FAA issues Press Release on PEDs puts the Safety Issue in the hands of Flight Attendants

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Article: FAA to Allow Airlines to Expand Use of Personal Electronics

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The use of Personal Electronic Devices (PEDs) on board aircraft has been a high profile, contentious issue . Public pressure from consumers, manufacturers of PEDs, the FCC Chairman and a Senator was severe. . The technical proof, appropriately, will require the carrier to provide detailed extensive proof that all of the airplanes in its fleet can sustain interference from future PEDs. Once that expensive threshold is met, the brunt of enforcement of this safety rule will be placed on the flight attendants. Their union has endorsed the new approach to PEDs, but its press release is a far more realistic review of the consequences of the FAA’s acceptance of the ARC’s recommendations:

“AFA supports technical innovation, but our first priorities are the safety and security of flight, as they are for the FAA, other aviation stakeholders and the traveling public.

“In order to expand the use of PEDs safely, the commercial aviation industry must first demonstrate that airplanes can tolerate electromagnetic interference from passenger devices. AFA is a strong advocate for streamlining the testing and validation processes needed to demonstrate this capability, and requiring that airlines and manufacturers complete this work as quickly as possible on all passenger airplanes.

“At the same time, appropriate policies and procedures, supported by effective crew training programs and focused safety messaging from the industry to travelers, are needed to ensure that expanded use by passengers does not degrade safety and security. AFA encourages the FAA and industry to develop and quickly adopt uniform technical, operational, and training standards that will allow for the safe, managed expansion of PED usage by passengers.

“As the use of PEDs on aircraft expands in the future, AFA will work diligently alongside the FAA and industry to find creative, science-based approaches to ensure that passengers comply with the new operator policies and that their attention is not diverted from the important safety information provided by cabin crew during routine pre-flight briefings and unexpected emergencies, and that risks posed by loose items in the cabin are safely managed during the most critical portions of flight.”

The proof of technical, engineering compliance is a maze, a labyrinth filled with technical and operational traps. The ARC lists 26 recommendations. The process will require the airlines to provide detailed engineering analyses of their fleet to demonstrate that existing or modified systems cannot be interrupted under certain assumptions, such as FCC requirements and company rules about what a passenger may or may not do when the plane is in flight.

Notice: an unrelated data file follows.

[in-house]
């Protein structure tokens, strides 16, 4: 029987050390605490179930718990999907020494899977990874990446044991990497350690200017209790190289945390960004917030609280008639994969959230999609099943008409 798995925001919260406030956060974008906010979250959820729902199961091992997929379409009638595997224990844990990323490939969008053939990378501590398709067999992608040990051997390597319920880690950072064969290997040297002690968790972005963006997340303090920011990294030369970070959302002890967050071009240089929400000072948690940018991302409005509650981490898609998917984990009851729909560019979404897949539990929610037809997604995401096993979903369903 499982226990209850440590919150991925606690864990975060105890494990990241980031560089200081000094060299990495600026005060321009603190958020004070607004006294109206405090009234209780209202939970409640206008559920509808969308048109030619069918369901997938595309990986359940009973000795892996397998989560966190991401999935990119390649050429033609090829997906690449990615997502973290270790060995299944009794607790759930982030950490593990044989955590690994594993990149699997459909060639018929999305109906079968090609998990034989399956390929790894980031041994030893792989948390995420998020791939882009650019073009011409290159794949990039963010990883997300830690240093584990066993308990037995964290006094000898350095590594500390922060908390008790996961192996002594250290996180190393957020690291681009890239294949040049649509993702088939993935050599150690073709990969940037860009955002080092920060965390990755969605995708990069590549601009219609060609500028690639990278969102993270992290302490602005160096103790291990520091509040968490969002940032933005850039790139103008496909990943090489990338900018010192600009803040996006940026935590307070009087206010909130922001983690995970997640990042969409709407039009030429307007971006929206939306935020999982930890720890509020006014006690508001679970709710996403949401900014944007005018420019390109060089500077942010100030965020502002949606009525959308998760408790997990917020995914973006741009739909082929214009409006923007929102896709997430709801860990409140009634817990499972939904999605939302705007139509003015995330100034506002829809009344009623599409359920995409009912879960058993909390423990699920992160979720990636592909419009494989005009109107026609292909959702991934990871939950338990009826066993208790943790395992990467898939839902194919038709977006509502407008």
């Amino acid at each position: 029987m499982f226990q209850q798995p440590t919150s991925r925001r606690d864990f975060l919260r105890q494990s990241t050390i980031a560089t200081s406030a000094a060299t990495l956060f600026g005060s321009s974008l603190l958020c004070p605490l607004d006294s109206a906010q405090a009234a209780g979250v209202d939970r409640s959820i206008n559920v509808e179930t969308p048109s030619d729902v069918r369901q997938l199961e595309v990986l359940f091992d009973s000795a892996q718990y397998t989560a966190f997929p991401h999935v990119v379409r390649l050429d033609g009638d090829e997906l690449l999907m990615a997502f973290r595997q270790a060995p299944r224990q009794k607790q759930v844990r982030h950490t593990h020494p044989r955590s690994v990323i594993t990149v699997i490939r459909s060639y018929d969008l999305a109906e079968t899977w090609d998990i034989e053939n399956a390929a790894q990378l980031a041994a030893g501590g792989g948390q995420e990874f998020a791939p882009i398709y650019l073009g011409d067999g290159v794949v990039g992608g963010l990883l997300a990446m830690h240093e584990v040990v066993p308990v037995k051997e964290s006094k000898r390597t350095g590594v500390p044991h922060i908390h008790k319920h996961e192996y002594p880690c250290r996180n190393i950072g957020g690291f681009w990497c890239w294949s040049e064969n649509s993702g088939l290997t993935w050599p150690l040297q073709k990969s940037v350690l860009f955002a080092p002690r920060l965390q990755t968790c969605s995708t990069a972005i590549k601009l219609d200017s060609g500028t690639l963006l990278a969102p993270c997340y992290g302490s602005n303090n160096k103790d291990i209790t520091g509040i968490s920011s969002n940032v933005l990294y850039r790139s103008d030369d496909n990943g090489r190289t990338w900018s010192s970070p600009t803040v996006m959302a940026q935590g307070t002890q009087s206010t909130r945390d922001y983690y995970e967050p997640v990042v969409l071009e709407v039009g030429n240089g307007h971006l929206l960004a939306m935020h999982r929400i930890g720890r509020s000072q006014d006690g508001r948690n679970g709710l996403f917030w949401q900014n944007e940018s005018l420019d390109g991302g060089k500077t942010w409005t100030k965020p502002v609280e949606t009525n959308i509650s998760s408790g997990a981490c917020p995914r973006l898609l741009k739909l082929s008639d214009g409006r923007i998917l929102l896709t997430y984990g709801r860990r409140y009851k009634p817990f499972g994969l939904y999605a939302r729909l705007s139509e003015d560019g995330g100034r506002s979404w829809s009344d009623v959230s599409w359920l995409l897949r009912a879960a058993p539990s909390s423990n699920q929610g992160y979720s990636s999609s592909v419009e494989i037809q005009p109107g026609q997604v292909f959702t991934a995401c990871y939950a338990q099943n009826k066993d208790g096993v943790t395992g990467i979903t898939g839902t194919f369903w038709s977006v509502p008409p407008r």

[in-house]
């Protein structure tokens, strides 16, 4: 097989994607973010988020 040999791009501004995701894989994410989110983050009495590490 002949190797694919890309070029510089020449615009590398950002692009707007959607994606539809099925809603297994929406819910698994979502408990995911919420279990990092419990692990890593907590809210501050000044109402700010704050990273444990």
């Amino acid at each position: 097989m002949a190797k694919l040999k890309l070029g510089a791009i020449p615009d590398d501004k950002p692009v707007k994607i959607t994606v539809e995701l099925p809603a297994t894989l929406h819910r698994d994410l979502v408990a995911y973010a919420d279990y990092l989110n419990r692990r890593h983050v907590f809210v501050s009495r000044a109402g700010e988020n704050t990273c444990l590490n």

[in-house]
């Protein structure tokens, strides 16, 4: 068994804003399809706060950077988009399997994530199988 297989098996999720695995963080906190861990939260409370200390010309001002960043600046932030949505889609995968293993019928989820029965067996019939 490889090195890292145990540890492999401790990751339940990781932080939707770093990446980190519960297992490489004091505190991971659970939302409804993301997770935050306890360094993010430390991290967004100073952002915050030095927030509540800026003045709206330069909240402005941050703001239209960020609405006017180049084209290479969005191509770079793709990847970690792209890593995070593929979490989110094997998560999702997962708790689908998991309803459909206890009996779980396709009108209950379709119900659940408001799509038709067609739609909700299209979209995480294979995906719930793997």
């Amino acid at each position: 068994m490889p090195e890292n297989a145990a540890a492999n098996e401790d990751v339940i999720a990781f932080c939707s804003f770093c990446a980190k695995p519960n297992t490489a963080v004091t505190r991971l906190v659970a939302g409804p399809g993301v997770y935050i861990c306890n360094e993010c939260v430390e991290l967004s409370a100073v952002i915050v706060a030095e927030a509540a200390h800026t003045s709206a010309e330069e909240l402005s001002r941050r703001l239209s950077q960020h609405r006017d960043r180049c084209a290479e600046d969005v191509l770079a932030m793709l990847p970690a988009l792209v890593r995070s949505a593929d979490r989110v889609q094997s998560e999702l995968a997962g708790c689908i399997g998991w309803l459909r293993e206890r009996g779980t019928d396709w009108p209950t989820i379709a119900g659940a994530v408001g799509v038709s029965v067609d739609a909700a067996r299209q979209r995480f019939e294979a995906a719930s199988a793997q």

The issue of PED now devolves to the aircraft cabin. There professional flight attendants will have to exercise expert knowledge about the individual iPods/Pads, Kindles and Droids. These raise very significant issues, such as:

  • Will the flight attendants be able to interpret or enforce the rules imposed on them?
  • The icons or indicators of whether the PED is in “airplane” mode are so small that the flight attendants will not be able to visually confirm; the passengers’ word as to the PEDs’ status will have to be relied upon by these safety professionals.
  • Even Best Buy salesperson do not know which version of a PED has wireless capabilities; how with the cabin crew know?
  • As PED manufacturers create new products will they make identification easier?
  • Can someone innocently or malevolently modify a PED to increase the strength of its signals?
  • Will FAA cabin inspectors now go on board to determine compliance?
  • If problems are found, will the FAA begin enforcement proceedings against the airline?
  • Will the individual flight attendants be subject to enforcement (technically these professionals do not hold FAA certificates, but could the FAA allege that a level of failure to do their duties rises to trigger enforcement actions?
  • How about the passenger who lied about the status of their PED?
  • Should the FAA issue regulations with directive language which would impose compliance standards for individual adherence to the rule?

The issue of PED inflight use now has some technical parameters, which the carriers must meet. Delta has already submitted its proposed plan  The issue of how flight attendants and passengers will interact on compliance with the enforcement of these rules will be the true test of the efficacy of this safety provision. The likelihood of some Smart Alec creating problems is high given past experiences.

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